Interesting article in The Atlantic, "The Royal We," talks about a mathematical/statistical approach to genealogy which has some interesting and counterintuitive results: it claims that about 80% of the people in Europe in the year 1000 were each a direct ancestor to every European alive today, and that the other 20% (of people in Europe in the year 1000) have no living descendants.
(The actual year may be somewhat earlier, since the mathematical model assumes that anyone in Europe has an equal chance of marrying anyone else in Europe.)
The article goes on to say:
[A]lmost everyone in the New World must be descended from English royalty—even people of predominantly African or Native American ancestry. . . . Similarly, everyone of European ancestry must descend from Muhammad.
(Presumably "almost everyone in the New World" doesn't include most people whose family immigrated here from places other than Europe in the past couple of generations.)
It seems even more counterintuitive to me to say that all people (of type X) are descended from one specific individual than to say that we've all got a common ancestor or a group of common ancestors. I think that the logical step that's left out of the article is to say that we know that there are some descendants of Muhammad alive today, thus Muhammad must have been one of the 80% rather than one of the 20% who have no surviving descendants, thus he was one of our common ancestors. But I think the article's (and many amateur genealogists' in general) focus on famous ancestors also obscures another important point: saying we're descended from Muhammad makes it sound like a vast downward-branching tree, starting at Muhammad at the top/root and branching out until you reach everyone of European ancestry in the present day. Whereas that model ignores the fact that there were many many other "roots" to that tree, that it's really a vast interconnected tangle, and it's just as accurate to say everyone of European ancestry descended from a peasant named Guillaume somewhere in eastern France who had a lot of kids.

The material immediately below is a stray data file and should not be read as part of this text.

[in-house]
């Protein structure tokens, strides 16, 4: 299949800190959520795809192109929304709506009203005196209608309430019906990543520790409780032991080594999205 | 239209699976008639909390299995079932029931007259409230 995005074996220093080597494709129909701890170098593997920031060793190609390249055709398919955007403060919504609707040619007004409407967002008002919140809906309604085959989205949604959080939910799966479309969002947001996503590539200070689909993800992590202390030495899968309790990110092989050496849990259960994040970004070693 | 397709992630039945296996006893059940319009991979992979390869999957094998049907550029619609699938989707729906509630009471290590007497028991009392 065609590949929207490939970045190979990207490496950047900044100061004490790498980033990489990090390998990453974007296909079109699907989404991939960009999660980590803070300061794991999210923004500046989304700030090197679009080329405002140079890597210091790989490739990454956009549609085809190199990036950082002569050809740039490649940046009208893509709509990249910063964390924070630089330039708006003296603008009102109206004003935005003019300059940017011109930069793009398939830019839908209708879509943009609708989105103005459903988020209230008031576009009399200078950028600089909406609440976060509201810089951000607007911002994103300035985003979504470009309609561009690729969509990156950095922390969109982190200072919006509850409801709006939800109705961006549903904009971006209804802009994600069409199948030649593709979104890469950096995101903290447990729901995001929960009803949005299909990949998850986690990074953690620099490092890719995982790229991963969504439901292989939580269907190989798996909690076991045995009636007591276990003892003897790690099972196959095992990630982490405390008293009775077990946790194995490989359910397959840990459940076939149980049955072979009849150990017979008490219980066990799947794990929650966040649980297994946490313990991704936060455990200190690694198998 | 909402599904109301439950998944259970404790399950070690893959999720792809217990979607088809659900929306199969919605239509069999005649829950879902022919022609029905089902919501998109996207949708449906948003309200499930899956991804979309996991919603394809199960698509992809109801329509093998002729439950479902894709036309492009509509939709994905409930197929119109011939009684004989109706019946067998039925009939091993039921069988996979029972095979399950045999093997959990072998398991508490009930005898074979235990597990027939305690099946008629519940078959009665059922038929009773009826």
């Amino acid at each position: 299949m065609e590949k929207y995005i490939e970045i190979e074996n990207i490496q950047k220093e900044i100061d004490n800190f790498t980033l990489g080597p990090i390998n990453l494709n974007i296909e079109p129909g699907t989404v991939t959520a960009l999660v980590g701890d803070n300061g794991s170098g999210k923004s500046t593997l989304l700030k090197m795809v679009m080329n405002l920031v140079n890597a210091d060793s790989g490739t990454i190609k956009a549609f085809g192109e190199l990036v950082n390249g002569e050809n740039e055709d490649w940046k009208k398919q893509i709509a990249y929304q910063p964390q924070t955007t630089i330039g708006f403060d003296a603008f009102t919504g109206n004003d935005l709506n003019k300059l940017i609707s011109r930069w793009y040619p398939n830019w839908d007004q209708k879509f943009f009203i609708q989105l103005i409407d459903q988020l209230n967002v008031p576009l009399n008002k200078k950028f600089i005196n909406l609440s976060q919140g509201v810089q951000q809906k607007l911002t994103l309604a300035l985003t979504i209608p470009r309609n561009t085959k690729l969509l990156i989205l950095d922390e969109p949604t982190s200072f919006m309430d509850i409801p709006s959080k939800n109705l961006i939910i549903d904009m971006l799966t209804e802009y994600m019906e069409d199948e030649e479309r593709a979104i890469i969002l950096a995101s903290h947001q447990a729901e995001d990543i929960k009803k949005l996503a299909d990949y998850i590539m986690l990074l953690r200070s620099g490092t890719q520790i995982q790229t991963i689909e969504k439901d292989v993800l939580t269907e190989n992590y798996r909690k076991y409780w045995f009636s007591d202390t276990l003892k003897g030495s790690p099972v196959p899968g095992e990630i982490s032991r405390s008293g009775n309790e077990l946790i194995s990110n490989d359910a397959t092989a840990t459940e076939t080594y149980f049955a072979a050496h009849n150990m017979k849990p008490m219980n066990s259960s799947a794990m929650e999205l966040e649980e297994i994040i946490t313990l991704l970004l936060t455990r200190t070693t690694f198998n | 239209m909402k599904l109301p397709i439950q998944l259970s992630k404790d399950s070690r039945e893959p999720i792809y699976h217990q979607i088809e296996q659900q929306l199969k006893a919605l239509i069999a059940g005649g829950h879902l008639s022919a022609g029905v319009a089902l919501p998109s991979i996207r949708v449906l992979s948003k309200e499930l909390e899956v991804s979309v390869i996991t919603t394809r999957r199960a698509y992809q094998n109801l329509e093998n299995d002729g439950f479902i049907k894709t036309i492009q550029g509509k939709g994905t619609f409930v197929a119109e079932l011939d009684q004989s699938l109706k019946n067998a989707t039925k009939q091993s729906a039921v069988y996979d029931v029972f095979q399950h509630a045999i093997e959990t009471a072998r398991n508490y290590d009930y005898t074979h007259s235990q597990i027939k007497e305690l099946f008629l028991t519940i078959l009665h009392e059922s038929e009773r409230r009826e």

(The article also mentions Nefertiti and Confucius as ancestors of everyone alive today; again that assumes that they have descendants who are alive today, and I don't know whether that's known.)